A say the players were "good" because they had a lot of potential. Compared to the team that would follow, they had advantages in height, speed, and most of all, in talent. (For example, the average height? Over 6'3" the latter team? Barely 6'0") They were fiercely loyal to each other--but only to each other--and they made sure the other players knew they were to "stay in their place." (There were, to be fair, a couple exceptions to this rule but only one played, so it had minimal effect)  Over the next two years, whenever my play elevated to the point that it threatened their status . . .they "messaged me" with their displeasure.  In a scrimmage, I received a hard elbow to the sternum which laid me out (I didn't know until that moment that you could bruise your sternum!),  I had a player take a swing at me in practice (I dodged it), and had two random fans ask me after one game, "why wouldn't they throw you the ball in the second half?"

I found myself adapting to survive.  So, when my coach rushed across the court after the player took a swing at me and asked, "Did he just try to punch you?" I deferred . . .  "I dunno coach, you'd have to ask him." When fans asked about not getting the ball in the second half, I said "I don't know," --when I had a pretty good idea.

The season, as a reflection of these dynamics, was a disaster. The team only won 5 games. One, proving their elevated talent level, was over the third-ranked team in the state. With enough talent to challenge for a conference title and a trip to the state tournament, it was a complete and utter failure.  Meanwhile, the next team, the "Junior Varsity," was having more success. What would happen when they became the Varsity? Shorter, less talented, less experienced--the prospects were not promising.

So, after the 5-win season,  the ninth-grade-coach-turned-varsity-coach was out, and a new coach was brought in. The coaching change, in my opinion, had little effect. The new coach, certainly came in under a better political climate, but his leadership was not such that it inspired any exponential improvement or motivation. As a change it was simply a replacement, not an upgrade. Besides, the JV had no trouble playing for either coach. 

But, something was different.

Athletes would say this next team was "coachable." With less talent, this team was far inferior "on paper" than the older team. Yet, this team played beyond its potential. This team beat every team they faced except three--two of the three went to state and one being the best team in the class that year. This was the team that played in the district final and were defeated, as told above, by the number one team presenting them from going to the state tournament. 

Two teams. Two different talent levels. Two different outcomes. One grossly underperforming. One excelling.

The difference was  . . . trust.

There was no trust on the older team. Everyone played for themselves. The awareness that the players had ousted the coach, made the coach be timid--who could blame him in a situation that was potentially dangerous. (After stepping down as the coach, he went back to teaching and, I think, coaching the 9th grade team). Underclassmen knew that the older players were more interested in their own status than having a great team. The older players just wanted the starting role and played to their egos, not as a team. One game, a player's shoe came untied, as the other team moved the ball down the court, he ran behind, signaling to the coach that his shoe was untied. The coach shrugged, knowing, I think, that the referees would not allow a time out when the other team was on a "fast break" and about to score an "easy bucket." Not good enough for this player, and frustrated by not being attended to, he violently kicked his shoe off-. . . sending it flying high over the bench where we sat and on to the track behind us. Then, he became "unhinged"  . . . fouling indiscriminately in his anger. Coach let him go. It is the first, and only time, I have seen a player foul out in the first four minutes of a game.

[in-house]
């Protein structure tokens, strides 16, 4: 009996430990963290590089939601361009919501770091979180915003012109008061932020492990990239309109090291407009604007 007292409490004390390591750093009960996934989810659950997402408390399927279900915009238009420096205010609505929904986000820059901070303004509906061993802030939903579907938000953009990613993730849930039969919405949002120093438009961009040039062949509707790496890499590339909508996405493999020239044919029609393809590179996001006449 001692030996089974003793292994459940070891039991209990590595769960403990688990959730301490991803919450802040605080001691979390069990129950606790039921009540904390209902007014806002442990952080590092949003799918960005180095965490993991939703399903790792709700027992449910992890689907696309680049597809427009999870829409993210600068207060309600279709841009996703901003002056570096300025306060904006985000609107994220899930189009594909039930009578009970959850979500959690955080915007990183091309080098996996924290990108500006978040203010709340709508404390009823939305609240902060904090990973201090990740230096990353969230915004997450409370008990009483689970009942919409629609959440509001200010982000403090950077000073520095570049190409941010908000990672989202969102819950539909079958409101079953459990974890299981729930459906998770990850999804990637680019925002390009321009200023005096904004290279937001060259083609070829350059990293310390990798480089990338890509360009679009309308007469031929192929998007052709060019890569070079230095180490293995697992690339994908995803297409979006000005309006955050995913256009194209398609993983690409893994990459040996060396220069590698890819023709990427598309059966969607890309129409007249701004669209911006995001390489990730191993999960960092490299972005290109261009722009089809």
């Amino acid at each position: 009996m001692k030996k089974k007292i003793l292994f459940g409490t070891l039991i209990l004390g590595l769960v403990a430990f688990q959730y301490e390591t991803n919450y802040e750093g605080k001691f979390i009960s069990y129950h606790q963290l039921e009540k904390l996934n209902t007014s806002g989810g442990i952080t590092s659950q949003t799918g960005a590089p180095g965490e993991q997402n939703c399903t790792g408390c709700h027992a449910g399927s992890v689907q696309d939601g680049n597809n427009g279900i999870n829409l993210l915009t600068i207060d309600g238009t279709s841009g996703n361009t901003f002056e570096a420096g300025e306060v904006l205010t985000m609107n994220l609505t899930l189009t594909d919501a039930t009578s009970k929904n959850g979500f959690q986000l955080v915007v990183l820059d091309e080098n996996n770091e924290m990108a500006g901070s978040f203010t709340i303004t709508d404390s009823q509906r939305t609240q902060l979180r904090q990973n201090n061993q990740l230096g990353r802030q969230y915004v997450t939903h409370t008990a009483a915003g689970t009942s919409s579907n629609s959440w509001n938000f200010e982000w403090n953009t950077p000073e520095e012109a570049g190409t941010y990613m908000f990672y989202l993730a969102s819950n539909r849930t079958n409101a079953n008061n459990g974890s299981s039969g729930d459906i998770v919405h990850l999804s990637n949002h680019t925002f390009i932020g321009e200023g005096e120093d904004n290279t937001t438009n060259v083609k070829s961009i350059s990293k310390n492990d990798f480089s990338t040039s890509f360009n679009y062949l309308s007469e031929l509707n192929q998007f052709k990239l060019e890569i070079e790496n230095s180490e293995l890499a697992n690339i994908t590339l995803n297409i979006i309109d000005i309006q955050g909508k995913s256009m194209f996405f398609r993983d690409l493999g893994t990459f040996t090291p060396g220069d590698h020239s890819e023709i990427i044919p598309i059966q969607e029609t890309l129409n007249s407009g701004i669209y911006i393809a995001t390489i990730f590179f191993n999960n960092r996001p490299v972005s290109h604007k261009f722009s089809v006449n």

Meanwhile, the JV team didn't care about status. They wanted to win.  They played with whomever the coaches deemed would make them the best team--even when it meant that the center position, occupied by one of their buddies was replaced by an underclassman. No one was concerned about who was "the star" on any given night and, consequentially, different players excelled throughout the season.

Maybe, we learned from the chaos and failure of the older team, we certainly witnessed it and experienced its effects. But I don't think that was it. If it was, we never once talked about it.  This latter group, I believe, just had the idea that being successful was more important. Because we shared that goal, because our behavior aligned with that objective, there was trust.

When the season was over. It was time for the post-season awards.  Some players shared with me their expectation that I would be voted "All Conference.." The facts supported this assumption. I was the high scorer on the second-place team in the district. I appreciated the fact that my fellow players would acknowledge that I should be considered. When the list came out, however, I was not on it. One of my teammates, who was in attendance  said our new coach made a mistake in putting up three candidates for the award which resulted in our votes getting split. Perhaps they were split due to who performed best against each specific coaches team? I don't know. Oh I won't tell you that I wasn't disappointed not to get the award. But, with the hindsight of many years, it really was the most fitting ending to it all. This really was the success of a great team . . . not of a great player.

 

My coach and teammate respond! A follow up post.